A Nation Connected
A Nation Connected
Abstract and Keywords
This chapter opens with an illustration of the Prussian government’s use of telegraph networks to unite the German nation during the war with France in 1870 by ensuring the timely and ubiquitous distribution of news. Otto von Bismarck and Generalpostmeister Heinrich Stephan then sought to build upon this unifying conception of telegraphic communication by improving and homogenizing the new Kaiserreich’s network, but they soon faced obstacles from within and outside the state. On the one hand, the federal structure of the new empire granted Bavaria and Württemberg the right to manage their own networks. On the other hand, the increasingly global network upon which trade and finance depended, and the news cartel established between Havas, Reuters, and Wolffs Telegraphisches Büro limited the imperial administration’s ability to manage the cost and nature of information circulating on its lines. These issues, and particularly the economic crisis of 1873, led to conflicts in the Reichstag, where deputies openly questioned the technology’s capacity to ‘annihilate space’ and formed alliances based upon the sections of society which they believed should or should not possess an advantage in communication. At a local level, meanwhile, government efforts to build new, more imposing, post and telegraph buildings alongside subsidiary offices threatened the business community’s privileged position within the urban landscape. The distance and time involved in the transmission of telegrams came to define one’s local and social status—as shown vividly in the novels of Theodor Fontane in the early 1880s and in the popular press.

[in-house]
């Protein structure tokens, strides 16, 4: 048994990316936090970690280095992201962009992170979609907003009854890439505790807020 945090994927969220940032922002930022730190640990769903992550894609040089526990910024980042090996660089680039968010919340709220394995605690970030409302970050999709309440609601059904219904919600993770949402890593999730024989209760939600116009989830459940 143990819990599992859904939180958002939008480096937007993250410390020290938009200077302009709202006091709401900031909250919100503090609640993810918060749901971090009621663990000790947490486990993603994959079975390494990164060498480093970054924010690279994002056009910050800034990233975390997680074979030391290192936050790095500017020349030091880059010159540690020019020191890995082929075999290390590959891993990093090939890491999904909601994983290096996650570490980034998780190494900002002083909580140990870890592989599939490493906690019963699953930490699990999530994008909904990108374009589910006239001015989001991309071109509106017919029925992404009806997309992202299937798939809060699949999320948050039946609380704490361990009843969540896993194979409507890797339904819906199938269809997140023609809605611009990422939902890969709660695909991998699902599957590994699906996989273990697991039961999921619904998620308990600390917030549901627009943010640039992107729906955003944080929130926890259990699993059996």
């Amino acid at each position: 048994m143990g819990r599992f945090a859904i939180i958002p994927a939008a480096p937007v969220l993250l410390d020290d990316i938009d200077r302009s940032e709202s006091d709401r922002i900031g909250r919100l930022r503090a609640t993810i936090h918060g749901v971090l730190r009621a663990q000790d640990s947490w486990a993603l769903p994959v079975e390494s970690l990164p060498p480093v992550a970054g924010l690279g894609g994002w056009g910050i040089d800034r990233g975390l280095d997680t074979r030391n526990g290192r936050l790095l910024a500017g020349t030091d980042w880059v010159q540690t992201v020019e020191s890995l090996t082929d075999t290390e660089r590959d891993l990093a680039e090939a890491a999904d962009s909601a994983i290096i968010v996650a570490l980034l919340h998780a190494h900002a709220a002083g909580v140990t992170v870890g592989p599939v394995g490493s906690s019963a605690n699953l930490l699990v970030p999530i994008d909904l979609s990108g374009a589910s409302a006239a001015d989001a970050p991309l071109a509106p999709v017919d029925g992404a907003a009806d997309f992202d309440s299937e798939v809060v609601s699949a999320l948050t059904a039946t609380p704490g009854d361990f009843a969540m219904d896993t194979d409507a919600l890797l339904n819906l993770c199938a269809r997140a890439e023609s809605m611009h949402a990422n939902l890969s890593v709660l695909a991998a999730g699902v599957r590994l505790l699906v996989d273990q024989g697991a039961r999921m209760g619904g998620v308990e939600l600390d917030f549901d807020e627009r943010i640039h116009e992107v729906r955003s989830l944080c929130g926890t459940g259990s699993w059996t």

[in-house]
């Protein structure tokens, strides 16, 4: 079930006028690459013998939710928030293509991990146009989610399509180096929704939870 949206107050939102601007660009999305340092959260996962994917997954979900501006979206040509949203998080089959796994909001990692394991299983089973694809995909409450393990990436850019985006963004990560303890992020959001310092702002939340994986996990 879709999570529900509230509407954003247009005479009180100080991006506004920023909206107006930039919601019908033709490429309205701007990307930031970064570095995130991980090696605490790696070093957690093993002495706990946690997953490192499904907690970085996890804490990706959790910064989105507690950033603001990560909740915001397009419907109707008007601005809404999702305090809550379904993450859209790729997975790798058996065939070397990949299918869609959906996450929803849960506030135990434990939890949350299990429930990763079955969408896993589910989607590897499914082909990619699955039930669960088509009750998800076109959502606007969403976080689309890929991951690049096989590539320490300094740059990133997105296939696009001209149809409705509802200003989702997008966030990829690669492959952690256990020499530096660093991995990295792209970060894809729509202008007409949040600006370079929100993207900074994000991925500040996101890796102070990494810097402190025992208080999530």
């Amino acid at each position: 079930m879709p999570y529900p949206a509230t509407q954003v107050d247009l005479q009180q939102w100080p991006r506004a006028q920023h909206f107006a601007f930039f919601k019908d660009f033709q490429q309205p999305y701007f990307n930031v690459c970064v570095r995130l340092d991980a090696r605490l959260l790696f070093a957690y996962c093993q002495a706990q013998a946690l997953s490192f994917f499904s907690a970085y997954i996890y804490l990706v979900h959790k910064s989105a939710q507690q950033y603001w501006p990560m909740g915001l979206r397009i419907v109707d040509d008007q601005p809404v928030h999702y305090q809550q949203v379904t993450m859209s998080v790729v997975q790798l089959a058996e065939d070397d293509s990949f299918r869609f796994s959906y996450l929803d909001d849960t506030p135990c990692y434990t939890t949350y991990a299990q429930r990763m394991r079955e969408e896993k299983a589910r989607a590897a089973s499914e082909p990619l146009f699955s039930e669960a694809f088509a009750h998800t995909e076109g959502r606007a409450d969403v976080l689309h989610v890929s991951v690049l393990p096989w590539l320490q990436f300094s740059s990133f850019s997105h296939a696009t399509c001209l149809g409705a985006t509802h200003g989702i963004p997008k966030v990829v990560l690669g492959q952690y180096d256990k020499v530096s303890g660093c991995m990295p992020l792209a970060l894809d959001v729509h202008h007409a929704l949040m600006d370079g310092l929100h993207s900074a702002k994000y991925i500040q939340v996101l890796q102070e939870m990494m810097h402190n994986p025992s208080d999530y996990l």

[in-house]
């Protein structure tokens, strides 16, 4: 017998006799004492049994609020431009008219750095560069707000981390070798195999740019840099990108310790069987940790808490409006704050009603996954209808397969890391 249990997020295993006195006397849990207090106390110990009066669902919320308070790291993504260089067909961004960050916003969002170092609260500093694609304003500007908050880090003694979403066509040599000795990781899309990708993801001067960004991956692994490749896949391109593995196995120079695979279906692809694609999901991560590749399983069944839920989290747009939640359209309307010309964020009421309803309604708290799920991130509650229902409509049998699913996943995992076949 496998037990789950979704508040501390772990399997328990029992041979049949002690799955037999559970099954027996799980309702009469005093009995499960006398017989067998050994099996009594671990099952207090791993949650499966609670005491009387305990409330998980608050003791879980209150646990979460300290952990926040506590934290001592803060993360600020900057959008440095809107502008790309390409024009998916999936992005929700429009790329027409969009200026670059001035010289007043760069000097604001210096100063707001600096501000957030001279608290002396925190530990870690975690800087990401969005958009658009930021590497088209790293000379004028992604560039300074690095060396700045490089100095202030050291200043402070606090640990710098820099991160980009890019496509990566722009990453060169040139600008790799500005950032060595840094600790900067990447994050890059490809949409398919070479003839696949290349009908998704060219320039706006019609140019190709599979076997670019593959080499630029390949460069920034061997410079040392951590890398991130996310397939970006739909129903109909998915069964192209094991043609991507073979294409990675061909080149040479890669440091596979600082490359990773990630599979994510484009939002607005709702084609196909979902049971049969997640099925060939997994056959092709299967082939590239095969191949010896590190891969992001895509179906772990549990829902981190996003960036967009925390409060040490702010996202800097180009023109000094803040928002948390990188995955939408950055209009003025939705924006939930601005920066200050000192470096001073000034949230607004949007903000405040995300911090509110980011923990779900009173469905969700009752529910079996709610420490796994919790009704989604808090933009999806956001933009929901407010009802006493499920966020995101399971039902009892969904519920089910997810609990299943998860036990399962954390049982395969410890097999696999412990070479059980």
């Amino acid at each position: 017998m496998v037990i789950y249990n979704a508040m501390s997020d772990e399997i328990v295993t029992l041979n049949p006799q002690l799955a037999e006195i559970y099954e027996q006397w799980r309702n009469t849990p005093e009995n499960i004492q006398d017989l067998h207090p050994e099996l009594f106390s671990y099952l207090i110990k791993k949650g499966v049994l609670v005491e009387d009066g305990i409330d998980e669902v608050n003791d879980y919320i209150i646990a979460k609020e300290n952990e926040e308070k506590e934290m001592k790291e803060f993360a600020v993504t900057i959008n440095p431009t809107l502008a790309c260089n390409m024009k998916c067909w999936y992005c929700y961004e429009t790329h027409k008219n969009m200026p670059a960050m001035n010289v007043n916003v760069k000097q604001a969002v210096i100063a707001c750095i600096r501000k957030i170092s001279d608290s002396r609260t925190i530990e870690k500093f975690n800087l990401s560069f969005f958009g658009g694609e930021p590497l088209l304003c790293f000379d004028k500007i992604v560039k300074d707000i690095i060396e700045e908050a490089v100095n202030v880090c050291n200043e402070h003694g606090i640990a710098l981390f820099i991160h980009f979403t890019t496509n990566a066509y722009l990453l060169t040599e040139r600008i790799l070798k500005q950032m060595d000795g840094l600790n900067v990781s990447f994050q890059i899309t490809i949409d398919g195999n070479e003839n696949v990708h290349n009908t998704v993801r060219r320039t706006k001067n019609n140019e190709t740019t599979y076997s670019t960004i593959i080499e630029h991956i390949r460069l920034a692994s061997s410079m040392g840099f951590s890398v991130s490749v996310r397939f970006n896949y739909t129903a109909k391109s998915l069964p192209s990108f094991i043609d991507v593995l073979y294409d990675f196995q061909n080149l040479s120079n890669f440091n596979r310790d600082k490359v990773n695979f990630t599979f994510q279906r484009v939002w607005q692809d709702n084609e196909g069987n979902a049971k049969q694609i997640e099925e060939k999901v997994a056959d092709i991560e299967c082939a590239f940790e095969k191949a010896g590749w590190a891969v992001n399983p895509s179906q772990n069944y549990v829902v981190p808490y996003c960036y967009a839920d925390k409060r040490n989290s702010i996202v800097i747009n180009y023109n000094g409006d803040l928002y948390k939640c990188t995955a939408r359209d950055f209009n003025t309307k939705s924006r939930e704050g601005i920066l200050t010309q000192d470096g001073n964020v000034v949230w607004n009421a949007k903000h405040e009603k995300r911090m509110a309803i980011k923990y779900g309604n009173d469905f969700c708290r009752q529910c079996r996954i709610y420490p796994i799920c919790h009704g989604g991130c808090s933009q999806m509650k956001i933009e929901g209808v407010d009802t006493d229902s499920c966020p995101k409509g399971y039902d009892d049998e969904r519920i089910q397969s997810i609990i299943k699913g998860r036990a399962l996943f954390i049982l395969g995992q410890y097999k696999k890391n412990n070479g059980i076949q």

In 1876, Germany’s new Postmaster General, Heinrich Stephan, stood before the Reichstag to defend the recent introduction of a new telegraph tariff. In the past, the cost of a telegram had been directly related to the distance it travelled, but the new ‘Worttarif’ established a flat rate for all telegrams sent within the Kaiserreich, on a pay-per-word basis. The decision met with considerable opposition from many deputies, who called for the former distance-based pricing zones to be reintroduced. Heinrich Stephan stood firm, asserting:
Gentlemen, the issue also has its idealistic side. We have received this wonderful force of nature as a gift from the Creator, which rushes through entire sections of the earth in a second, and is essentially an annihilator of distance, and you now want to constrain this force according to the measure of a clod and hoof [der Scholle und der Hufe]! The development of large-scale international exchange, in which we have had no zones for years, has long moved beyond ‘clod-tariffs’ [Schollentarife]. The power of this development is so irresistible that your attempts to introduce a small zone appear to me as though you are trying to construct a weak barrage on the territory of telegraphy, against the tide of world correspondence.1
To Stephan’s grandiose vision of a shrinking globe, however, the conservative deputy Theodor Günther juxtaposed a different reality:
The Generalpostmeister has reminded us that we mustn’t lose sight of the big questions of international correspondence; that it is no longer time to cling on to the hoof and clod. Gentlemen, by far the greatest part of the German people lives from the hoof and clod, and I would like to express the most vivid wish, that the Generalpostmeister…not withhold his goodwill from the interests of the hoof and clod.2